Getting and keeping it off

January 15, 2015

It's now been a good month since I've been exercising regularly, and two weeks since I've been on a healthy eating plan. I've lost six pounds and feel ever so much better.

I'm not worried about whether or not I can lose the weight. I am concerned about keeping it off.

 For the past 15 years, I've been losing and gaining the same 15 to 30 pounds. Enough. Really. I  am heartily. sick. of. this. 

I'm 57 years old and I don't want to do this anymore.

Are you with me?

The key is a real lifestyle change. And I've known this for years. It's not a lack of knowledge. I could write a book on healthy eating. So why do I always seem to slide back into consuming processed foods and sugar and refined carbs?

I want to be healthy, fit, and into a routine that is relatively effortless so that I can once and for all, stop feeling every day that little nagging, shameful feeling that I'm too heavy and out of shape.

Mahi-mahi, on a bed of cucumber slices, with fresh mango salsa

So how can I ensure that this time I'm successful?

Here are a few of my thoughts.

* Certain foods just have to be banned. High fructose corn syrup and even corn syrup is highly addictive. Somewhere I read they act on the brain like cocaine. And I believe it. When I have jelly beans or gumdrops in my house, I will eat them until I literally feel sick. 

Instead of beating myself up for lack of willpower, I will simply say to myself that these foods, and anything with HFCS, are drugs, and not allowed in my house. A recovering alcoholic does not stock booze in the house if she wants to stay sober.

(and this stuff is sneaky -- Wheat Thins have corn syrup in them!)

* Have a buddy. I'm thankful my family is with me on this. It's so much easier when somebody else is on board with this kind of lifestyle change. My husband and I purged our pantry a year and a half ago. How did things gradually creep back in? We are working on this again together.

* It really is a mental game. The physical addiction to sugar can be broken in three or four days, but the mind is not so easily convinced. I have to think of certain foods differently. Lean meats are almost like medicine for me; they give me energy and I feel good after eating them. Refined carbs make me feel sluggish.

I'm trying to ask myself this: do I want to feel good for 5 minutes, or feel good for three hours? The cinnamon roll is definitely going to make me feel good for 5 minutes, but how will I feel an hour from now?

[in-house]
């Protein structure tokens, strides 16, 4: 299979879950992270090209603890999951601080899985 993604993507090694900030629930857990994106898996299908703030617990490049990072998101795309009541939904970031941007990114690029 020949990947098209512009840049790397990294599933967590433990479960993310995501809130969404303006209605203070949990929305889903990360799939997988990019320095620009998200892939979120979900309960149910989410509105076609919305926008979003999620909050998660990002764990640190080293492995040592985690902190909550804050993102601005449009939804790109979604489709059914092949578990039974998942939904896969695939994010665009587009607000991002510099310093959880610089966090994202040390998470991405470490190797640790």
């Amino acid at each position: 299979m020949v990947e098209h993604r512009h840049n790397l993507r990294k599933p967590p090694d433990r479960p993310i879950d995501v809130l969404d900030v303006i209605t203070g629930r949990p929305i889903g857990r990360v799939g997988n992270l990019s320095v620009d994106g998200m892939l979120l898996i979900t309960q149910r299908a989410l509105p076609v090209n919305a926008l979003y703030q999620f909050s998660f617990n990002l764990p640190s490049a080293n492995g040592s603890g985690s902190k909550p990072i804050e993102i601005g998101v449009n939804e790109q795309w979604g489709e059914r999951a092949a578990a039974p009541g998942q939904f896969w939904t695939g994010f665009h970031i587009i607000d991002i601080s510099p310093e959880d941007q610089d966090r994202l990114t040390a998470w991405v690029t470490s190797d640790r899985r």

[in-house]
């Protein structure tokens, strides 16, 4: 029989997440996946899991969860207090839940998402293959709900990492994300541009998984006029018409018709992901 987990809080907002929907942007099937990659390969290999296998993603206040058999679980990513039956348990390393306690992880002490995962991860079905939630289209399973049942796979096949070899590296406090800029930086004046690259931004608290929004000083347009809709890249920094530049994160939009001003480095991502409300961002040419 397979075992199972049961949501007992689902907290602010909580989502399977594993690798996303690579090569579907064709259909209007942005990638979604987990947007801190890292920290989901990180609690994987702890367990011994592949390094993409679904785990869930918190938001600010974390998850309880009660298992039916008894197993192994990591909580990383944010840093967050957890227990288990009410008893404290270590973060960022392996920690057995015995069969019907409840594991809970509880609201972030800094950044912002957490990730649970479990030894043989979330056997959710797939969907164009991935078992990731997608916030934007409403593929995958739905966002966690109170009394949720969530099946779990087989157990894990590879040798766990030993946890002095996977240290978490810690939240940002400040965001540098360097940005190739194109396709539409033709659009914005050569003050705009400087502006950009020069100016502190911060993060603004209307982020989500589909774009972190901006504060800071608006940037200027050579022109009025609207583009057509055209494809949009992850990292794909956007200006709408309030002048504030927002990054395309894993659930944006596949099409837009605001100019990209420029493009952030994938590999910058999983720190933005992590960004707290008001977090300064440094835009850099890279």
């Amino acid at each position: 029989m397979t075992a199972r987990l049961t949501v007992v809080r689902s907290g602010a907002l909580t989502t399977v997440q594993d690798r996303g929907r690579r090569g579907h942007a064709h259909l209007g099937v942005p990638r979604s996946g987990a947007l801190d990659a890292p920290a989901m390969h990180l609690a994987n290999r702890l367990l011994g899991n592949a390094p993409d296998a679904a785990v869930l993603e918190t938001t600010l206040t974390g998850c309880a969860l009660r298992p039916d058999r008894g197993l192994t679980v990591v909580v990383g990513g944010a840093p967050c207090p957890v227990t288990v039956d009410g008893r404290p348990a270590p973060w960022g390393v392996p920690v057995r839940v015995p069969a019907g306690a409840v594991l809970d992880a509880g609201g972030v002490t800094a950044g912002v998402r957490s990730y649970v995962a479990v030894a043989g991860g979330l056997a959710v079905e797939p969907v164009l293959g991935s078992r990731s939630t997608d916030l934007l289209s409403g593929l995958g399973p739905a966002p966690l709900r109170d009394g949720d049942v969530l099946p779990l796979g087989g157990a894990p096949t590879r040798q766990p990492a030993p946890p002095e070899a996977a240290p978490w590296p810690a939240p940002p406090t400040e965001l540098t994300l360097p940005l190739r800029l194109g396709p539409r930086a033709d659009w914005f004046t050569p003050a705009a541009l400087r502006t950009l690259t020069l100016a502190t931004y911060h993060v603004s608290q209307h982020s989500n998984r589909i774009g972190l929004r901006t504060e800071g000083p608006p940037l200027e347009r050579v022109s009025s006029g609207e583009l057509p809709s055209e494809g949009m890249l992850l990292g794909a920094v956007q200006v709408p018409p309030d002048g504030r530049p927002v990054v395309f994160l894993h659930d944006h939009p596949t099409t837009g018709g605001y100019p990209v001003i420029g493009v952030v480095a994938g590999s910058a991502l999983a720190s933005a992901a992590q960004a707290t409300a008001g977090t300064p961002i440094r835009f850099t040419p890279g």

* Have lots of yummy-tasting foods ready. Berries are prohibitively expensive in the winter, but if I'm not buying all the other stuff, I can justify raspberries in January. A real treat. We made up some wonderful waffles (protein powder, egg white, banana, and cinnamon) ready to pop in the toaster. A batch of healthy granola bars. Lots of vegetables ready to grill or steam. Loads of yummy citrus fruits. A lovely mango salsa made from scratch.

*Keep it out of the house. Just don't buy it.

* Drink lots of water. This is a really tough one for me, as I've never been a water drinker. But the more I drink, the more tuned in I am to thirst, and the more I drink. Good for everything, including skin, digestion, mental health, you name it.

Long term?

Does this mean I can never have a homemade scone again? A piece of homemade pie?

This is where it gets tricky.

Over the past two years, I have successfully given up Diet Coke and bread at meals (always loved crusty Italian bread warm from the oven with butter). I've just told myself Diet Coke is poison, and that white flour and water just makes glue in the body.

So I've thought about what other things I could give up permanently, and what things I really would like to have occasionally.

Ice cream, crackers, french fries, potato chips (I love them, but hate the feeling of starting and not being able to stop), and store-bought baked goods can really go on the no-fly list. I wouldn't really miss them. I just eat them because they're there. And I've never cared for fast food, so that helps.

But homemade baked goods are the Achilles heel. Can I just bake once a month for a treat, or will that open the floodgates again? Can I modify my recipes so that they still taste good, but have far less sugar? 

And what do I do with all the guests we seem to have? My husband says that that's really how all the unhealthy foods crept back in, as we have lots of overnight guests. (I'm not sure we can entirely blame it on that!) I can't necessarily serve high-protein, sugar-free waffles to friends and family accustomed to white-flour pancakes and bacon!